The Magdalene Laundries are a telling salutory lesson in what can happen when social conservatism is handed the levers of State power
The Irish Prime Minister apologised for the ‘stigma and conditions’ of the women for spent time in the notorious Magdalene Laundries. However this was short of the formal apology that campaigners had been hoping for. The announcement followed the publication of an inquiry chaired by Senator Martin McAleese.
The Laundries were workhouses run by the Irish Catholic Church. Between 1922 and 1996, approximately ten thousand women passed through them. The average stay was 7 seven months, though some women were there for over 5 years. Women sent to the Laundries were not allowed to leave, and were forced to work within the grounds without pay.
The figures in the 1,000 page document are telling.
Approximately ten percent of women were sent by their families, with approximately nineteen percent entering voluntarily. The rest were sent there by the Irish authorities. And the criteria for being sent to a Magdalene Laundry was terrifyingly broad; petty theft, vagrancy, even not paying a train ticket were sufficient.
But the PR machine was slick. The Laundries were marketed as a refuge for fallen women. Single mothers and prostitutes were presented as the laundries mainstay. In fact, the Laundries’ reputation for taking in prostitutes became so well established, that the term ‘Maggie’ was coined to as a reference to a sex worker. Yet the reality was that women could be sent to the Magdalene Laundries simply on the suspicion that they may become promiscuous.
It’s important here to re-emphasis that this was not some remote corner of Mali, with radical Islamists imposing 13th century morality at gunpoint. This was a Western European Democracy in the middle of the 20th century.
The laundries serve as a chilling reminder of what can happen when social conservatism meets State power.
The Irish state had a very comfortable relationship with the Laundries. The army, as well as several other state institutions, utilised the free labour that was on offer. In fact the Irish state had an extremely close relationship with the Irish Catholic Church, period. The Church held an incredible sway over Irish education, law, and policy making: all the traditional spheres of the State. Church and state wen’re quite one and the same, but they were symbiotic; each validating and legitimising the other. Unlike other Catholic nations, such as Italy or Poland, Ireland had no formal agreement of how to regulate the relationship between Church and state. It was simply taken as a given.
One could argue that this doesn’t matter, that it’s a harmless relic, almost quaint. Yet it has profound and far reaching effects in everyday life. Condoms were officially banned until the 1970s, and only became freely available in vending machines in 1993. Divorce was not legalised until 1995. Abortion remains illegal. A blasphemy law – the sort of which died out in the rest of the Western world long ago – lives on. Even RTE, the state funded broadcaster, rings the ‘Angelus’ bell at noon and six pm, showing images of families and workers pausing for a moment of quiet contemplation.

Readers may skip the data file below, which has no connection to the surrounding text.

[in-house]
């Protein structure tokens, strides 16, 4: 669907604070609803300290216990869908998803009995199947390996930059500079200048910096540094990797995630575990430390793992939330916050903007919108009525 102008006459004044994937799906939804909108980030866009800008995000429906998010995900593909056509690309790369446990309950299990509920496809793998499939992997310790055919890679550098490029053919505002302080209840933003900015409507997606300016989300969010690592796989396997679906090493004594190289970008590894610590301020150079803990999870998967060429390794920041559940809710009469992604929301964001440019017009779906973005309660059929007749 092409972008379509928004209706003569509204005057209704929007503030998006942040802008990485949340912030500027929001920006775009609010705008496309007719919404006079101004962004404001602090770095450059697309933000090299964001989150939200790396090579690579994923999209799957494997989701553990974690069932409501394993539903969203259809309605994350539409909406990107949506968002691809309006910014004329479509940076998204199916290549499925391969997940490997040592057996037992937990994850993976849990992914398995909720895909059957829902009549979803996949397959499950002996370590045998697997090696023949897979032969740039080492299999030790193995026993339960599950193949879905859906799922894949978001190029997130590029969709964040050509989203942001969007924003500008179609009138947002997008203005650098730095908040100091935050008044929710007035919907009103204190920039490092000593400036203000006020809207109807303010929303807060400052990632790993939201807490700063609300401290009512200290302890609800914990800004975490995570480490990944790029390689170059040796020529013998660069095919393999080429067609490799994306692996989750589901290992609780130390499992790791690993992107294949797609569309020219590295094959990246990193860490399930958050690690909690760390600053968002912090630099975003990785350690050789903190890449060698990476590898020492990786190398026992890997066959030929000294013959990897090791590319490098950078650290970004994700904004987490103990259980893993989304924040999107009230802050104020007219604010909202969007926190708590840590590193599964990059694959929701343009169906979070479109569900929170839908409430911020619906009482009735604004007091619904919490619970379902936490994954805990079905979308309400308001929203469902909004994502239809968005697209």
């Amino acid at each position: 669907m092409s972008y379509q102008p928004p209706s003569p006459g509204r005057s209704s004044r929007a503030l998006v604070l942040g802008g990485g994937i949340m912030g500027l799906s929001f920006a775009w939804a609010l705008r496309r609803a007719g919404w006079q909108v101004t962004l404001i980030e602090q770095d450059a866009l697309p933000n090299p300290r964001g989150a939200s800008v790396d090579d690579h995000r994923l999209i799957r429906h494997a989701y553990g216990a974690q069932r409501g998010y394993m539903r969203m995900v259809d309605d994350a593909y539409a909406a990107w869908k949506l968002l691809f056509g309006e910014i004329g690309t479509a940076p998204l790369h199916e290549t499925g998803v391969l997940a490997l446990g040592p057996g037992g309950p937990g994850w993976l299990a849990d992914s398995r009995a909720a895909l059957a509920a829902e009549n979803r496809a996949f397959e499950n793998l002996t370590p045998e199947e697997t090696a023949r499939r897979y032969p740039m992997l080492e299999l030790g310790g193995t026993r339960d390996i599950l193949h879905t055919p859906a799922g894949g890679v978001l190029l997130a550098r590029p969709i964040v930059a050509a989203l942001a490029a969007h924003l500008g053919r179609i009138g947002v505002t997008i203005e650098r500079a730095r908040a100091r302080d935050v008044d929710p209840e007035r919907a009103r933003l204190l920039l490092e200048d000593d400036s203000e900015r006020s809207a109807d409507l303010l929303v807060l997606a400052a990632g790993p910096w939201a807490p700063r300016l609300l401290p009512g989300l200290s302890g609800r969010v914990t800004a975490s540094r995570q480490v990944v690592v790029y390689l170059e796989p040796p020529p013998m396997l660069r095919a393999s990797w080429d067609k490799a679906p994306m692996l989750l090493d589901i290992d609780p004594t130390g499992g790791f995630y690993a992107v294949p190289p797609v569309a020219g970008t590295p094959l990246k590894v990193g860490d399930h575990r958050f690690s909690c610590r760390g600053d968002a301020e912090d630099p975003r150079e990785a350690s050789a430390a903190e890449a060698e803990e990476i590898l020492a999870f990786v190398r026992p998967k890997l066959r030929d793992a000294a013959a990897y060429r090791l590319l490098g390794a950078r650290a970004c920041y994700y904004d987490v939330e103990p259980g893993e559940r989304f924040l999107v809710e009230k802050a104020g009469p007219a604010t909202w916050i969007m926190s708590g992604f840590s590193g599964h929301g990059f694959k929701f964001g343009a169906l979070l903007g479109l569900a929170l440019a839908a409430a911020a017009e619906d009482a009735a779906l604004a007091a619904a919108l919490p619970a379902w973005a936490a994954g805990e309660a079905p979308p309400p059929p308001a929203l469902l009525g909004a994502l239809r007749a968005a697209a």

And when socially conservative institutions enjoy an uncomfortably close relationship with the State, abuse is the natural consequence. The Magdalene Laundries aside, the most recent examples of exploitation are those members of the clergy who spent decades abusing those in their care. The details of the abuses need not be explored here, but it is important to note that the senior figures in the Church knew what was going on, and either did nothing, or worse, went to great lengths to conceal the truth. They did this in the knowledge that the institution of the Church itself was protected, being as it was the sole arbiter of all things moral and right.
This happens outside Ireland too, of course; In Britain, the Church of England, although not as powerful as the Catholic Church in Ireland, holds sufficient sway to allow it to retain bishops in the House of Lords. Bishops voted against divorce law reforms, as well as legalising homosexuality. In the US, social conservatives (primarily in the Democratic Party) use the power of state legislatures to slam the breaks on civil rights reform, even going as far as to defend the ban on inter-racial marriages. At the extreme end of the scale, Apartheid South Africa saw social conservatism on speed.
And it’s not just the big laws that have the taint of conservative social engineering on them. Censorship rules have consistently been behind the rest of society. Up until the 1960’s the word toilet was inadmissible on American television. If a man an woman were shown on a bed together, the man had to have one leg on the outside of the covers, preferably on the ground, lest it be inferred that a man and woman were in bed together on screen. In Britain, today, it is forbidden to show an erect penis, except on subscription channels. When Lily Allen performed her song ‘It’s not fair’, the line “I spent ages giving head” had to be replaced with “I spend ages kneading bread” to allow it to be performed on The Graham Norton Show in 2009.
Social Conservatism in and of itself is not a bad thing. It is after all, like liberalism, simply a world view to which everybody is entitled their own. The danger comes when the power of state institutions are harnessed to satisfy a particular view of how society should function. As I argued here the Progressive Left have plenty of form in trying to mould the masses into the ‘correct’ shape. But Social Conservatives do it too, often more bluntly. The Magdalene Laundries were an extreme example of the way Social Conservative values can be implemented with raw state power, but they are far from the only example.